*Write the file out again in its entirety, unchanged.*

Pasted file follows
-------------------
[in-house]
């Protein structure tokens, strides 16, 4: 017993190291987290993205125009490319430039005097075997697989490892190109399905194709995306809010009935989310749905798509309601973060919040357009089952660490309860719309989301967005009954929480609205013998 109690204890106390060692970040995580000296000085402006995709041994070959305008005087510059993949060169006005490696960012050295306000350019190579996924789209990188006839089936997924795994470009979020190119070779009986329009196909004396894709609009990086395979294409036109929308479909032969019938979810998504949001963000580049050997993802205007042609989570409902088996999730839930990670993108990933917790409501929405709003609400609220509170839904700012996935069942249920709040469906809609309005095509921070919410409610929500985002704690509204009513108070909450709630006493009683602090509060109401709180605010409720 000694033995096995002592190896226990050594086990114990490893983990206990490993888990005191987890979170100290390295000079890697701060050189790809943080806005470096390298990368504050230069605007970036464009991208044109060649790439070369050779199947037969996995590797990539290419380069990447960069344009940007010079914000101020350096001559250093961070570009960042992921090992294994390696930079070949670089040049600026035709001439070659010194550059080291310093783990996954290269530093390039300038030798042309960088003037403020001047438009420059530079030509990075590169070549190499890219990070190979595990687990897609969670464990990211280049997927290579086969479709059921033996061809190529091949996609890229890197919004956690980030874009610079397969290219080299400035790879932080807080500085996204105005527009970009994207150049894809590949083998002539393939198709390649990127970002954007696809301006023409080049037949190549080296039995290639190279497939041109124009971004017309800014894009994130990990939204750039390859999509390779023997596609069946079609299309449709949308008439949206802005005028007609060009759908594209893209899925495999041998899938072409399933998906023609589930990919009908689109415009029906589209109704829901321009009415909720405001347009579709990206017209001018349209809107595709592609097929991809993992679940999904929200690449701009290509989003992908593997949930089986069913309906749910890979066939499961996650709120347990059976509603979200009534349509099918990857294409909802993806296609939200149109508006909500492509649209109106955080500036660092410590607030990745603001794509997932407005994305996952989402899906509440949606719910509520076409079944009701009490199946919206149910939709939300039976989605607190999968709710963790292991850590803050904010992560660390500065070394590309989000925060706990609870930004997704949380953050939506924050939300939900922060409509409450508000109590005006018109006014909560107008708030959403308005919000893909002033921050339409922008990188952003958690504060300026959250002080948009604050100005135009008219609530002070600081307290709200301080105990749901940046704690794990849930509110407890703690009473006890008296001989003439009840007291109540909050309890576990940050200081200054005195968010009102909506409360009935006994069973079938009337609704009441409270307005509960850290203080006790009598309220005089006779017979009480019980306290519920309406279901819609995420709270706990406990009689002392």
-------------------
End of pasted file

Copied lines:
[in-house]
């Protein structure tokens, strides 16, 4: 017993190291987290993205125009490319430039005097075997697989490892190109399905194709995306809010009935989310749905798509309601973060919040357009089952660490309860719309989301967005009954929480609205013998 109690204890106390060692970040995580000296000085402006995709041994070959305008005087510059993949060169006005490696960012050295306000350019190579996924789209990188006839089936997924795994470009979020190119070779009986329009196909004396894709609009990086395979294409036109929308479909032969019938979810998504949001963000580049050997993802205007042609989570409902088996999730839930990670993108990933917790409501929405709003609400609220509170839904700012996935069942249920709040469906809609309005095509921070919410409610929500985002704690509204009513108070909450709630006493009683602090509060109401709180605010409720 000694033995096995002592190896226990050594086990114990490893983990206990490993888990005191987890979170100290390295000079890697701060050189790809943080806005470096390298990368504050230069605007970036464009991208044109060649790439070369050779199947037969996995590797990539290419380069990447960069344009940007010079914000101020350096001559250093961070570009960042992921090992294994390696930079070949670089040049600026035709001439070659010194550059080291310093783990996954290269530093390039300038030798042309960088003037403020001047438009420059530079030509990075590169070549190499890219990070190979595990687990897609969670464990990211280049997927290579086969479709059921033996061809190529091949996609890229890197919004956690980030874009610079397969290219080299400035790879932080807080500085996204105005527009970009994207150049894809590949083998002539393939198709390649990127970002954007696809301006023409080049037949190549080296039995290639190279497939041109124009971004017309800014894009994130990990939204750039390859999509390779023997596609069946079609299309449709949308008439949206802005005028007609060009759908594209893209899925495999041998899938072409399933998906023609589930990919009908689109415009029906589209109704829901321009009415909720405001347009579709990206017209001018349209809107595709592609097929991809993992679940999904929200690449701009290509989003992908593997949930089986069913309906749910890979066939499961996650709120347990059976509603979200009534349509099918990857294409909802993806296609939200149109508006909500492509649209109106955080500036660092410590607030990745603001794509997932407005994305996952989402899906509440949606719910509520076409079944009701009490199946919206149910939709939300039976989605607190999968709710963790292991850590803050904010992560660390500065070394590309989000925060706990609870930004997704949380953050939506924050939300939900922060409509409450508000109590005006018109006014909560107008708030959403308005919000893909002033921050339409922008990188952003958690504060300026959250002080948009604050100005135009008219609530002070600081307290709200301080105990749901940046704690794990849930509110407890703690009473006890008296001989003439009840007291109540909050309890576990940050200081200054005195968010009102909506409360009935006994069973079938009337609704009441409270307005509960850290203080006790009598309220005089006779017979009480019980306290519920309406279901819609995420709270706990406990009689002392």